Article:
I made my students write in a journal every day and I didn’t stress punctuation and spelling. For this type of journal I felt that the content was more important. Of course they fussed about doing this at first but when I remained adamant about the assignment, they did it without complaining. I told them that one day a week they had to write things that they were grateful for and why. After lengthy discussions, I realized what a negative attitude my students had. In this book it states, “Gratitude is an attitude” and I believe that is so true. By doing this activity, I hoped to change their attitudes.
All year long, we kept a journal and I was really thrilled how the kids would come up with different things they were grateful for. It even opened up some very insightful discussions about their lives. By sharing some of these things, many students found out that they had a lot more in common that they thought. This actually helped build some bonds between the students and myself which made the class feel much like a small family. Behavior issues decreased and teamwork actually increased.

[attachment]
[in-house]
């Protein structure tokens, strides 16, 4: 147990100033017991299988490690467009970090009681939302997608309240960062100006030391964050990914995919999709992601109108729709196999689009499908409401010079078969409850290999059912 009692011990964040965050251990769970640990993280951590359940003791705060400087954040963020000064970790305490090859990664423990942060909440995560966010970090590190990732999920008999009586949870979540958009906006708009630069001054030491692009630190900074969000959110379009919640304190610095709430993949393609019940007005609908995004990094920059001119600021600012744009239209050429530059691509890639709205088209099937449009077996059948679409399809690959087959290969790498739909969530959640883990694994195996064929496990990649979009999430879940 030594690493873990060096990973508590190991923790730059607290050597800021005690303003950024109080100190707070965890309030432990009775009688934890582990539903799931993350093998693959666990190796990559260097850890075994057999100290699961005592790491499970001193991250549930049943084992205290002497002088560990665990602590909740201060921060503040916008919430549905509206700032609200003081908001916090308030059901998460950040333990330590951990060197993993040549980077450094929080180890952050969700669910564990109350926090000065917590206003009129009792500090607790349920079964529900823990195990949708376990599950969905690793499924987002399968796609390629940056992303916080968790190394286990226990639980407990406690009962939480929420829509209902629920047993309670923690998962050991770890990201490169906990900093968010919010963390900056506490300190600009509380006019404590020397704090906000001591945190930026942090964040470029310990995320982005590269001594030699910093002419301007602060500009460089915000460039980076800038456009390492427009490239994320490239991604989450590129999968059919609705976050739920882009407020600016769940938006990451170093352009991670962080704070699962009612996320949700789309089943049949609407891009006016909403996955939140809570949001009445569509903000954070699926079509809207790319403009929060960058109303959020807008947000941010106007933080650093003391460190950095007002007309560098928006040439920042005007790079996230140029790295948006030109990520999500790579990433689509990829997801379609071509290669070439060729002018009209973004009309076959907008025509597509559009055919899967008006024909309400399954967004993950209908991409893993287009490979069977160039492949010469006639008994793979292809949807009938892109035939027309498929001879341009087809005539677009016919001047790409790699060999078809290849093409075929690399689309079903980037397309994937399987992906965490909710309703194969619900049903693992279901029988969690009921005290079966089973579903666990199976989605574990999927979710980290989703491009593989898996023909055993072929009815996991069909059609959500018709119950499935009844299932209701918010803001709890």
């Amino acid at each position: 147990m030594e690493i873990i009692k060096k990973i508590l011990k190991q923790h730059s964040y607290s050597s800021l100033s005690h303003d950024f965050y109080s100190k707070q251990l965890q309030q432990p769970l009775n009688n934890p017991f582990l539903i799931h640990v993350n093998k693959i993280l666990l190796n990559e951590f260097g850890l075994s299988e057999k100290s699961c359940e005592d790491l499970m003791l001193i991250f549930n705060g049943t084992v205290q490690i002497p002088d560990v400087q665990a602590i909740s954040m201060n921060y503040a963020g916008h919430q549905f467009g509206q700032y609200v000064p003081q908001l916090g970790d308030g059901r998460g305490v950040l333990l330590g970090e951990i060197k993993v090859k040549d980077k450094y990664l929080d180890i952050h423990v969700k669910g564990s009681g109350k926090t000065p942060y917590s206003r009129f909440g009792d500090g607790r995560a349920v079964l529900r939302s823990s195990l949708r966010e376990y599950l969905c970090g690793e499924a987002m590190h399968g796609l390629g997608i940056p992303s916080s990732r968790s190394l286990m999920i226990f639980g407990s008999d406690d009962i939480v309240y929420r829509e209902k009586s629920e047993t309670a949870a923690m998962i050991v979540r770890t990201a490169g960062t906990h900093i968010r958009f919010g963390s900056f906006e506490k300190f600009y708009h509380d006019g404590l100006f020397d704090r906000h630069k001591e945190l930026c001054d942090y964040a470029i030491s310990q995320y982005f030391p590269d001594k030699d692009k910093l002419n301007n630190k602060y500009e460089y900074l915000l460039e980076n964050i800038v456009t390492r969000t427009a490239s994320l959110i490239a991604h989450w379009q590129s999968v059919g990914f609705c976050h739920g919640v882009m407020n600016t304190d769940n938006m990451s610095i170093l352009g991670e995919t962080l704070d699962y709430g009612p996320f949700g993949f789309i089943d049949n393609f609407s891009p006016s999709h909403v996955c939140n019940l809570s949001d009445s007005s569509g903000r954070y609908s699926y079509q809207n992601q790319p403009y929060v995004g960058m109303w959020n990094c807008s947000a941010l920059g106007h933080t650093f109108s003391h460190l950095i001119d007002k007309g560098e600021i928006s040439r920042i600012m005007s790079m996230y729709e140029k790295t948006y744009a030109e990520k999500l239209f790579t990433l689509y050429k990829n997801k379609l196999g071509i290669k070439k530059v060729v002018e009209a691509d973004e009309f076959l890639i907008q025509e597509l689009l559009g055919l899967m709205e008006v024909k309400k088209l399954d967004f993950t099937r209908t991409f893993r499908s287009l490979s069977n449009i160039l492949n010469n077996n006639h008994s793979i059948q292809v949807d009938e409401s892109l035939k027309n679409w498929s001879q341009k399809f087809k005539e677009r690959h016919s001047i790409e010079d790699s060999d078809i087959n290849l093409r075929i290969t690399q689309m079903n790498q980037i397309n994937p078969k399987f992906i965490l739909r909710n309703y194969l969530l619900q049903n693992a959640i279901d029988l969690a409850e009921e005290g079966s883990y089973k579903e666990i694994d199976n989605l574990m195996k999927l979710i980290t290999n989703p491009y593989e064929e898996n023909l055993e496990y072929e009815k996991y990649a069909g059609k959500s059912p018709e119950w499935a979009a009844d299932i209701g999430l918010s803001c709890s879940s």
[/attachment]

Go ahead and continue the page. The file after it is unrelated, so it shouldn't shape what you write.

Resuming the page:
This activity didn’t cost extra money, got the kids involved in writing which in turn helped their reading skills, built teamwork skills, and improved behavior. I couldn’t ask for a better lesson to serve different purposes.